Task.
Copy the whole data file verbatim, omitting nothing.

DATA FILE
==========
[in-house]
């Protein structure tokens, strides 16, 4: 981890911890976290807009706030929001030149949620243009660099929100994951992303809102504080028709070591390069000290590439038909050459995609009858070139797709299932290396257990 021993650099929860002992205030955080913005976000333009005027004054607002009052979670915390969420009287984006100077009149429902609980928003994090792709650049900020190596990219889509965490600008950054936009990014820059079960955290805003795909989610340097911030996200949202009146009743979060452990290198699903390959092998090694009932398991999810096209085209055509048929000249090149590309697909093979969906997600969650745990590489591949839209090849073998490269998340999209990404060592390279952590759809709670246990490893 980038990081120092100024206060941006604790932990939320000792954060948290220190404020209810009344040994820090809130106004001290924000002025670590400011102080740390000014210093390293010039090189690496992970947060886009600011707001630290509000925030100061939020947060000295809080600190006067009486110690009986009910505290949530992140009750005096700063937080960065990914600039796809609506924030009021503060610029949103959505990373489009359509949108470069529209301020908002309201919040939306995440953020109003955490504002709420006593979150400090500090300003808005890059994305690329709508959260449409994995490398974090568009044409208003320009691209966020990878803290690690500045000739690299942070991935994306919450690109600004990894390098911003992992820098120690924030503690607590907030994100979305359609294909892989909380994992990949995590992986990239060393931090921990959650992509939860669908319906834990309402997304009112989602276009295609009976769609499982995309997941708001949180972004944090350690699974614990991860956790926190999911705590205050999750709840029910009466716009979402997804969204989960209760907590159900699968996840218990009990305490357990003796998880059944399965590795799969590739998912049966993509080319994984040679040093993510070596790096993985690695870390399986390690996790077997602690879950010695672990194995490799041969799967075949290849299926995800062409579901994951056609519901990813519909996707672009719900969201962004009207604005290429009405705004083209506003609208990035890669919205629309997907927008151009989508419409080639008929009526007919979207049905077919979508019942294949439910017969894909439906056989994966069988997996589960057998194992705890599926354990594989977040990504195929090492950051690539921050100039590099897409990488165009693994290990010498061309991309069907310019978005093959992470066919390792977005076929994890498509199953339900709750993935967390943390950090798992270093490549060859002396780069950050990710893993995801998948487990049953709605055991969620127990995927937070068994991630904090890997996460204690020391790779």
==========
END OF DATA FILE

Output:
[in-house]
């Protein structure tokens, strides 16, 4: 981890911890976290807009706030929001030149949620243009660099929100994951992303809102504080028709070591390069000290590439038909050459995609009858070139797709299932290396257990 021993650099929860002992205030955080913005976000333009005027004054607002009052979670915390969420009287984006100077009149429902609980928003994090792709650049900020190596990219889509965490600008950054936009990014820059079960955290805003795909989610340097911030996200949202009146009743979060452990290198699903390959092998090694009932398991999810096209085209055509048929000249090149590309697909093979969906997600969650745990590489591949839209090849073998490269998340999209990404060592390279952590759809709670246990490893 980038990081120092100024206060941006604790932990939320000792954060948290220190404020209810009344040994820090809130106004001290924000002025670590400011102080740390000014210093390293010039090189690496992970947060886009600011707001630290509000925030100061939020947060000295809080600190006067009486110690009986009910505290949530992140009750005096700063937080960065990914600039796809609506924030009021503060610029949103959505990373489009359509949108470069529209301020908002309201919040939306995440953020109003955490504002709420006593979150400090500090300003808005890059994305690329709508959260449409994995490398974090568009044409208003320009691209966020990878803290690690500045000739690299942070991935994306919450690109600004990894390098911003992992820098120690924030503690607590907030994100979305359609294909892989909380994992990949995590992986990239060393931090921990959650992509939860669908319906834990309402997304009112989602276009295609009976769609499982995309997941708001949180972004944090350690699974614990991860956790926190999911705590205050999750709840029910009466716009979402997804969204989960209760907590159900699968996840218990009990305490357990003796998880059944399965590795799969590739998912049966993509080319994984040679040093993510070596790096993985690695870390399986390690996790077997602690879950010695672990194995490799041969799967075949290849299926995800062409579901994951056609519901990813519909996707672009719900969201962004009207604005290429009405705004083209506003609208990035890669919205629309997907927008151009989508419409080639008929009526007919979207049905077919979508019942294949439910017969894909439906056989994966069988997996589960057998194992705890599926354990594989977040990504195929090492950051690539921050100039590099897409990488165009693994290990010498061309991309069907310019978005093959992470066919390792977005076929994890498509199953339900709750993935967390943390950090798992270093490549060859002396780069950050990710893993995801998948487990049953709605055991969620127990995927937070068994991630904090890997996460204690020391790779």